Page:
The drug company Goldshield, which is accused of fixing the price of medicines supplied to the NHS, has agreed to pay £1m to settle claims brought by the health authorities of Northern Ireland and Scotland.
Without admission of liability and on a "full and final basis", Goldshield yesterday agreed to pay £250,000 to the Department of Health and Social Services of Northern Ireland, a day after settling its claim with the Scottish authorities for £750,000.
The move comes eight months after the company paid the NHS £4m to settle its claims relating to the price-fixing of generic medicine bringing the total paid out by the company to £5m.
The civil claims accused a number of drug companies of operating a cartel and colluding to fix the price of warfarin, a blood-thinning drug.
Keith Hellawell, chairman of Goldshield, said he was pleased to have reached a settlement with the different authorities. "We recognise the importance of building strong working relationships with our customers," he said.
The Scottish Health Secretary Nicola Sturgeon said: "I am delighted we have managed to reach a settlement agreement with Goldshield. This is a satisfactory conclusion to our negotiations."
Shares in the company rose 4.5p yesterday to 274p.
The Serious Fraud Office (SFO) is continuing with its criminal investigation relating to allegations concerning warfarin and penicillin-based antibiotics supplied to the NHS between January 1996 and December 2000. As part of an inquiry into the alleged multimillion-pound scam, police raided six drug companies in 2002.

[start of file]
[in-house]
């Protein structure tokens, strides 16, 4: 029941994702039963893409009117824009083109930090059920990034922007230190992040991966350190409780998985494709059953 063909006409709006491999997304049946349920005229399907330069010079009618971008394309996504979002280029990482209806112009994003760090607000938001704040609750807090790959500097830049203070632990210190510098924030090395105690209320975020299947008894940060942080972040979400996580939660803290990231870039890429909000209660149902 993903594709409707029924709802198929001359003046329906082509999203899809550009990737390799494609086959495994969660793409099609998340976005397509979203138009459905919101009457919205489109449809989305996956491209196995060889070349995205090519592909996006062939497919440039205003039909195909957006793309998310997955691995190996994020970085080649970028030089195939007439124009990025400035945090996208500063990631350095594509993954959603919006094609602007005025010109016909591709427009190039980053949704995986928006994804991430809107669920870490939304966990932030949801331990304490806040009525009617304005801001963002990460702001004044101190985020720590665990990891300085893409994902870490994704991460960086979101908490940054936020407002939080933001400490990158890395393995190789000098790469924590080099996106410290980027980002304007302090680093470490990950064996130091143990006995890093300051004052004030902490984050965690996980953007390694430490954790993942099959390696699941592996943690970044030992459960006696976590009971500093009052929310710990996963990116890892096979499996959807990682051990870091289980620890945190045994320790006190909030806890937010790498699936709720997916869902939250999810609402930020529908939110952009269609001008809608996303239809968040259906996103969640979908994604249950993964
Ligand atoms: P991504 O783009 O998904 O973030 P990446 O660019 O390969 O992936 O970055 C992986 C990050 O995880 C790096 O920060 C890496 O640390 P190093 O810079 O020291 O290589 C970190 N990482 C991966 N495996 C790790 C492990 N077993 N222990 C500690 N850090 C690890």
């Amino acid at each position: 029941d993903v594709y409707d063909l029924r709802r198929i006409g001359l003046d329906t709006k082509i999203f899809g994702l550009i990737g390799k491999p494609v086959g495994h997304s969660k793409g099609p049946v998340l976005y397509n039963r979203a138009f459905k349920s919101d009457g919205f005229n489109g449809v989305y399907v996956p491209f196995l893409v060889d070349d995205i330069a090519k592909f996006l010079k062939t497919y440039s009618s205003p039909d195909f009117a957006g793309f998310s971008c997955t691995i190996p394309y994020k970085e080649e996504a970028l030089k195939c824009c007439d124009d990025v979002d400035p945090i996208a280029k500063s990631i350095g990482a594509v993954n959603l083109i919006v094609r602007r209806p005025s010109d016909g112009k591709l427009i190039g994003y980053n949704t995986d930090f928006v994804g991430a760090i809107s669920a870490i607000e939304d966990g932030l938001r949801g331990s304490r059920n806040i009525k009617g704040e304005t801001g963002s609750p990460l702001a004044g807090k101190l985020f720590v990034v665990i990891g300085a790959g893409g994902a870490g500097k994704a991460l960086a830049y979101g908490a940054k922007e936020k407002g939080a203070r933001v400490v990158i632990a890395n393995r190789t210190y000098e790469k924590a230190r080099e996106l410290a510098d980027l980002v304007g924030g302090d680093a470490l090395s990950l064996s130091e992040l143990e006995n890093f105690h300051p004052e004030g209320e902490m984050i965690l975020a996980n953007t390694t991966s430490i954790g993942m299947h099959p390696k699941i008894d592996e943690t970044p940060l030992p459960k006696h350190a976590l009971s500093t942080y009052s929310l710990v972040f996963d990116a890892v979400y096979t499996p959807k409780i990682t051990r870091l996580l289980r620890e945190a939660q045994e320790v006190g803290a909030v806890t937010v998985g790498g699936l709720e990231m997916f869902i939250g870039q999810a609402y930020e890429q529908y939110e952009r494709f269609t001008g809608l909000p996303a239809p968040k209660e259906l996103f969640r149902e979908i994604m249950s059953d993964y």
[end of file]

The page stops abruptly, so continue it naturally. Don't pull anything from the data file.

The company's former chief executive and co-founder, Ajit Patel, and Kirti Patel, chief operating officer, resigned from the company last summer to focus on the criminal case and former finance director Rakesh Patel became chief executive.
At the time of the company's interim results in September, Dr Hellawell said Goldshield remained in positive dialogue with the SFO. If the case were to end in a trial, Goldshield could face a fine of £5m to £6m if found guilty, according to analysts.
The group reported half-year pre-tax profit of £6.1m in September compared with losses of £3.6m the same period the previous year. The company has changed its strategy to focus on its core pharmaceutical and healthcare business after agreeing to sell off its India business.